“Life for a Pint”

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Of all the excesses brought by Prohibition, the story of Etta Mae Miller must be at the top of the list. Etta Mae Miller, a 48-year-old mother of ten, lived in Michigan, a state with some of the toughest anti-alcohol laws during Prohibition. One 1927 law was one of those “three strikes and your out” sort of laws, whereby the third felony landed you in prison for life. Well, possessing a pint of alcohol was a felony in Michigan, and you know where this story is going.

Etta Mae was the first woman sentenced to life in prison under this law. She was found guilty for having two pints of gin in her home. (Police could get a warrant to search a private home if they thought they smelled liquor nearby.) With 2 previous felonies for alcohol possession on her record, she was sentenced to life in prison. Her husband, by the way, was also in jail for liquor-related offenses, but not under a life sentence. (I could not find a photo of either Mr. or Mrs. Miller, and these are not the Miller children, just a picture of 1920s children I found on the Internet–excuse the liberty.)

Public outcry against the “Life for a Pint” law was strong, and Michigan’s Governor Fred W. Green was not pleased to find 10 new orphans placed in the state’s care. The state supreme court reversed the decision and Mrs. Miller went home to her brood. 

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Published in: on January 22, 2017 at 3:33 pm  Comments (5)  
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  1. Interesting. I wonder how long she was jailed before she was let out. And who watched the kids. And why and who started an out cry in her defense. People might have thought, serves her right, for getting caught. Or they had it in for her. Or that she was small fish, unimportant. You never know how people are going to think.
    I am glad that she was able to go home to her family. I am sure they were glad to have her home.
    I wonder how long before her husband came home. Maybe she was selling liquor to feed her kids?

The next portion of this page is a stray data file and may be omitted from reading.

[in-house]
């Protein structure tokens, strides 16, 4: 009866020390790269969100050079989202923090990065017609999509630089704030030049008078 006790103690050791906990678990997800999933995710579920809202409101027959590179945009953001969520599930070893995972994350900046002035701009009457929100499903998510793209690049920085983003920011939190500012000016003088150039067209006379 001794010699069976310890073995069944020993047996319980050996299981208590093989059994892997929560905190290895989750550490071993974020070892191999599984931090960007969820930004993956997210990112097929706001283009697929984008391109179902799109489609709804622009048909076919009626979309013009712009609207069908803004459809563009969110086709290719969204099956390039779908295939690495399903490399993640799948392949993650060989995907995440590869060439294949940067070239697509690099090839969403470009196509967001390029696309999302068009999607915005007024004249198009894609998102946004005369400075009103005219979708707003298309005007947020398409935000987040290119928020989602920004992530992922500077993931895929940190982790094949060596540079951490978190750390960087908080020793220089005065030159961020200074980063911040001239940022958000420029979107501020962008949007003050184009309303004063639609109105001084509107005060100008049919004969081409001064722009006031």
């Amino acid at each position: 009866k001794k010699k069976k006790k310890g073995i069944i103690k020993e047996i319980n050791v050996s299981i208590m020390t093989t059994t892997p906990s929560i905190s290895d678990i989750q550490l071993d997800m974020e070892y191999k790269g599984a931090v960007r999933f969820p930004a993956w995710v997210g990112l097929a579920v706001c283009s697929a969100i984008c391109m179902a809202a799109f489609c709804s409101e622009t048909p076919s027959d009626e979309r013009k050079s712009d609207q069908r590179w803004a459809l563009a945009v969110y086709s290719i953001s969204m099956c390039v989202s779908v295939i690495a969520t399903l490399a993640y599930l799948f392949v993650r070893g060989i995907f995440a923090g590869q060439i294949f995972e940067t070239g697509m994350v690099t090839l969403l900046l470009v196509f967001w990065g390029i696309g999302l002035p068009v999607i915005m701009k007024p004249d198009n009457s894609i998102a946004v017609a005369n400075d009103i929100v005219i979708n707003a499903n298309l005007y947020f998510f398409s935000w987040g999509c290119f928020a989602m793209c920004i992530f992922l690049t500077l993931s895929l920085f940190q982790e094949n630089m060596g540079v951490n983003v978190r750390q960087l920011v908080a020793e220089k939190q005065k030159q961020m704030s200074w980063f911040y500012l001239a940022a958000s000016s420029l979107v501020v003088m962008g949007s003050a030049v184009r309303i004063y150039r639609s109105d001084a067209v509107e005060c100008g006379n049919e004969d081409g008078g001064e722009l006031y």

• Newspapers in Detroit from those months would tell the details, but I haven’t gone into the story in that much detail. I was pursuing the outcome only because I read somewhere about her being sentenced to life in prison, and that was all. I couldn’t believe that would stick (and was afraid it might have!), so I dug around a little online to find the outcome. Thank heavens!
      More sobering is the realization that things like that go on today, with accused people who can’t afford to post bail sent to jai for months awaiting their trial–losing their jobs, causing havoc with families–and then, as often happens, having the charges dismissed or being found innocent.

  2. Interesting. I wonder how the laws differed in the states. Like Janice (above), every time I read one of your interesting posts, a lot of questions pop into my head, because your topics are interesting. Puts me into research mode. Over this past weekend, my husband and I went to see the movie Live by Night – it was about the mafia corruption during Prohibition. So that gets me to thinking about how many people were coerced or forced into working with alcohol because of that element. Thank you for sharing this info.

    • I hadn’t heard about that movie, and, because I’m partial to movies about the Twenties, I looked it up. But the trailer was so violent, I don’t think I’d like it. I am well aware that it was a violent era, but I’m pretty squeamish about seeing all that in Tecnhicolor . . .

  3. You are right about that going on today. We have a friend who was arrested, put in jail, just because he had the same name as a criminal. And his name was very common. He is an extremely honest and upright person.


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